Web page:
As with the rest of the country, it appears New Hampshire is pretty divided on the Paris Climate Agreement. At the state level, Republicans are applauding President Donald Trump’s decision to pull the United States out of the global climate pact, while Democrats are hoping to use the issue as political ammo in next year’s elections. At the local level, a couple cities, colleges, and universities are figuring out how they can commit themselves to reducing carbon emissions to show the rest of the world that not everyone agrees with Trump.
That division was very apparent Thursday during one of the last full House sessions of the year. Several House Republicans staged a walkout after Rep. Lee Walker Oxenham, D-Plainfield, was granted the right to speak on the House floor about Republican Gov. Chris Sununu’s decision not to join the U.S. Climate Alliance, a group of 12 states and Puerto Rico that are committed to upholding the Paris climate deal.
The representatives that walked out were forced to return to their seats because House Speaker Shawn Jasper needed quorum in order finish the day’s business. In her speech, Oxenham mentioned Trump’s withdrawal from the Paris climate accord and Republicans let out a cheer. The New Hampshire Democratic Party was quick to criticize Republican members for their actions.
“Rather than hear their colleague on a key issue, Republicans decided to continue to plug their ears in ignorance on climate change,” said Ray Buckley, NHDP chairman, in a statement. “In doing so, they are standing with Governor Sununu and President Trump against the rest of the world. This Republican walkout is symbolic of their willful ignorance on basic science.”
Sununu stated last week that he “stands by” Trump’s decision to leave the Paris Climate Agreement and he said Monday that New Hampshire would not join the U.S. Climate Alliance.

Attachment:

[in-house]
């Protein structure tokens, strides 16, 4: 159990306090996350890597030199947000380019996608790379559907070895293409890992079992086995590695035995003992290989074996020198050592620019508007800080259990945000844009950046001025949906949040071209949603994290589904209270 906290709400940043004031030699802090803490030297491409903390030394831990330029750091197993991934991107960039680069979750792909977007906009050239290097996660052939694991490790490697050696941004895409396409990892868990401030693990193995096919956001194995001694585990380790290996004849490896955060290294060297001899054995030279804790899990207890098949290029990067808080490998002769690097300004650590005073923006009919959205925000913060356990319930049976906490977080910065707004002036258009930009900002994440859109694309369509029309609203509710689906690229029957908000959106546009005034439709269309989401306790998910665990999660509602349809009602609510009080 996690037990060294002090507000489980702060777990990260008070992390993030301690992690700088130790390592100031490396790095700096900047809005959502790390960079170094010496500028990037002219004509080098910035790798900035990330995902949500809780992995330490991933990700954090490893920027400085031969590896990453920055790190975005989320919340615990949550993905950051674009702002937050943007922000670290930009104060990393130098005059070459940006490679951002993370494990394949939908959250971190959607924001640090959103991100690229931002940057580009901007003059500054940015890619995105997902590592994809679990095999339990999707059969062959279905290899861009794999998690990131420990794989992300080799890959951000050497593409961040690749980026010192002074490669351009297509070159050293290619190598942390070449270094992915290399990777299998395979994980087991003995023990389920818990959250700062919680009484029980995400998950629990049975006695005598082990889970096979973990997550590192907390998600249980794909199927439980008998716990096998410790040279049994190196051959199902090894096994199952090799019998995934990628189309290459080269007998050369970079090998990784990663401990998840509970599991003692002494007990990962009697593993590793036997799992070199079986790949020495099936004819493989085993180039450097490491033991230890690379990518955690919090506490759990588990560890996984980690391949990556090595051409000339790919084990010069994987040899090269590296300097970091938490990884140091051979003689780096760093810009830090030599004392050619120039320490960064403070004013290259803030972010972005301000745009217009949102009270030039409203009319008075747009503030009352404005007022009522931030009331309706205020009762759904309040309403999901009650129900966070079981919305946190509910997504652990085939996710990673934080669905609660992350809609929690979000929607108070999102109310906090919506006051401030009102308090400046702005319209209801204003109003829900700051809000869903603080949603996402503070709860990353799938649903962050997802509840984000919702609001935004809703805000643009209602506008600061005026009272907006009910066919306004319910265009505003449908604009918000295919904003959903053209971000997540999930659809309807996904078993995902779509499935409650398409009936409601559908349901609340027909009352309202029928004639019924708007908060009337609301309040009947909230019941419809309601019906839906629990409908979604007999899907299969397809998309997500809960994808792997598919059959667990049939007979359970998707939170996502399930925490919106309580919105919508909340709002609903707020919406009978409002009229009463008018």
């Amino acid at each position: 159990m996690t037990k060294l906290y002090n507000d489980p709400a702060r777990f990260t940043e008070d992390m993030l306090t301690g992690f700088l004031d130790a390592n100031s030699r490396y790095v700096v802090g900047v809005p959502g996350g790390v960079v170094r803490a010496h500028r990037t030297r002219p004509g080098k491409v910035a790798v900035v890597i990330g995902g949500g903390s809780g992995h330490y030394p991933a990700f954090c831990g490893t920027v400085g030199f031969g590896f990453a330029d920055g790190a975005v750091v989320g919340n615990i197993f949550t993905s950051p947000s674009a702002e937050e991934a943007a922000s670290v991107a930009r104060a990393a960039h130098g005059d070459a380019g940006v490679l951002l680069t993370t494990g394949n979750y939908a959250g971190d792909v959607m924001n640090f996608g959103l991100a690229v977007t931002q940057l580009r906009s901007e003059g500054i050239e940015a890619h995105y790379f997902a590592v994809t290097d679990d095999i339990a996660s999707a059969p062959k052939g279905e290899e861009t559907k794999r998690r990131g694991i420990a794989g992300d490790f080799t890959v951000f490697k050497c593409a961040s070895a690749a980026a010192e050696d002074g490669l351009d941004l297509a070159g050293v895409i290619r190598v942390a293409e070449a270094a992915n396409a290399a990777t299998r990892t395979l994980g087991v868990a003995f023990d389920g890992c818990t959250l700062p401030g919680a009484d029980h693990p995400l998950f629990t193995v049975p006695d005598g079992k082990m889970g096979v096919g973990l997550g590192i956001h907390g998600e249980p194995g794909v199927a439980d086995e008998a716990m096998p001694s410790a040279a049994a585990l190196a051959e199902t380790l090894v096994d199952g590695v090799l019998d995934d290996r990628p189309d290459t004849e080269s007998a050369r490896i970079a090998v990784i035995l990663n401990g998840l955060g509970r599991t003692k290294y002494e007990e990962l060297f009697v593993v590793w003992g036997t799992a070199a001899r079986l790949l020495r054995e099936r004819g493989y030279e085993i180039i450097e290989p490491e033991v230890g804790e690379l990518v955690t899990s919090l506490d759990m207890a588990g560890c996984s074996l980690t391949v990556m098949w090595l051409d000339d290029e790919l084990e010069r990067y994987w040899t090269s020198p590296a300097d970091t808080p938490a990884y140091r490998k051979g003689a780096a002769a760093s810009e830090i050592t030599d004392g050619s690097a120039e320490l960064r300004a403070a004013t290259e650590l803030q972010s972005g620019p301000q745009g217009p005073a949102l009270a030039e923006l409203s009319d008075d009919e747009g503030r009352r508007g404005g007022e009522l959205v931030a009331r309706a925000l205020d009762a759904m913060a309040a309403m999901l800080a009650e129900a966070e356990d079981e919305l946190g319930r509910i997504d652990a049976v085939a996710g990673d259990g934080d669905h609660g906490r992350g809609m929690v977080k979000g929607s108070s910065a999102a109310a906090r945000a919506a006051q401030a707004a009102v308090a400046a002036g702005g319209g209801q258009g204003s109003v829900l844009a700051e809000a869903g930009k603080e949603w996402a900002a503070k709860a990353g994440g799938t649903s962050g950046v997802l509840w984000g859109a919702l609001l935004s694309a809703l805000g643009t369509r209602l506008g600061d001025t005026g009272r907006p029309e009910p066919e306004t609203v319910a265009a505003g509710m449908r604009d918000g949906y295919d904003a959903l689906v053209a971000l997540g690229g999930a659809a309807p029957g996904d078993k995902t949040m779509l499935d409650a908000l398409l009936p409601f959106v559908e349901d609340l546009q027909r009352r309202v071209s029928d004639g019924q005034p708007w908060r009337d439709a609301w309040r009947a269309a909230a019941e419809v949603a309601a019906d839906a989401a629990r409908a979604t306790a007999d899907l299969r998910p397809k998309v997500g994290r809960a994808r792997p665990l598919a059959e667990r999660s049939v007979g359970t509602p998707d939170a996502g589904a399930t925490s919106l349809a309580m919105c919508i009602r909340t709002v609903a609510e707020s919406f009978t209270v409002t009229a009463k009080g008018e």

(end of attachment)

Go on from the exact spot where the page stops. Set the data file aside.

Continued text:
“Not at this time, especially when we do not yet know its impact on our economy and environment,” he told the Concord Monitor.
That drew criticism from U.S. Sens. Maggie Hassan and Jeanne Shaheen, and U.S. Reps. Carol Shea-Porter and Annie Kuster — all four members of New Hampshire’s Democratic congressional delegation — who wrote a Wednesday letter to Sununu encouraging him to change his mind.
“Governor, we write in support of New Hampshire joining the U.S. Climate Alliance. It is vital that the Granite State continues to be a leader on climate change and clean energy,” they wrote. “Just as the United States’ withdrawal from the Paris Climate Accord cedes American global leadership, New Hampshire’s refusal to acknowledge the clear consensus on climate science will similarly damage our state’s reputation.”
New Hampshire already participates in a regional cap-and-trade pact with nine other states in the Northeast that works to reduce carbon emissions. Under the Regional Greenhouse Gas Initiative, fossil fuel power plants have to buy allowances for every ton of carbon dioxide they emit. Sununu has previously indicated he would be support withdrawing from RGGI, but only if other states also did it.
While lawmakers battle it out at the State House on climate change, several cities and universities in New Hampshire are reaffirming their commitment to reducing greenhouse gas emissions.
A national movement called “We Are Still In” has gained steam since Trump made his announcement last week. As of Monday, a total of 1,219 governors, mayors, businesses, investors, and colleges and universities across the country declared their intent to ensure the United States remains a global leader in the effort to combat climate change.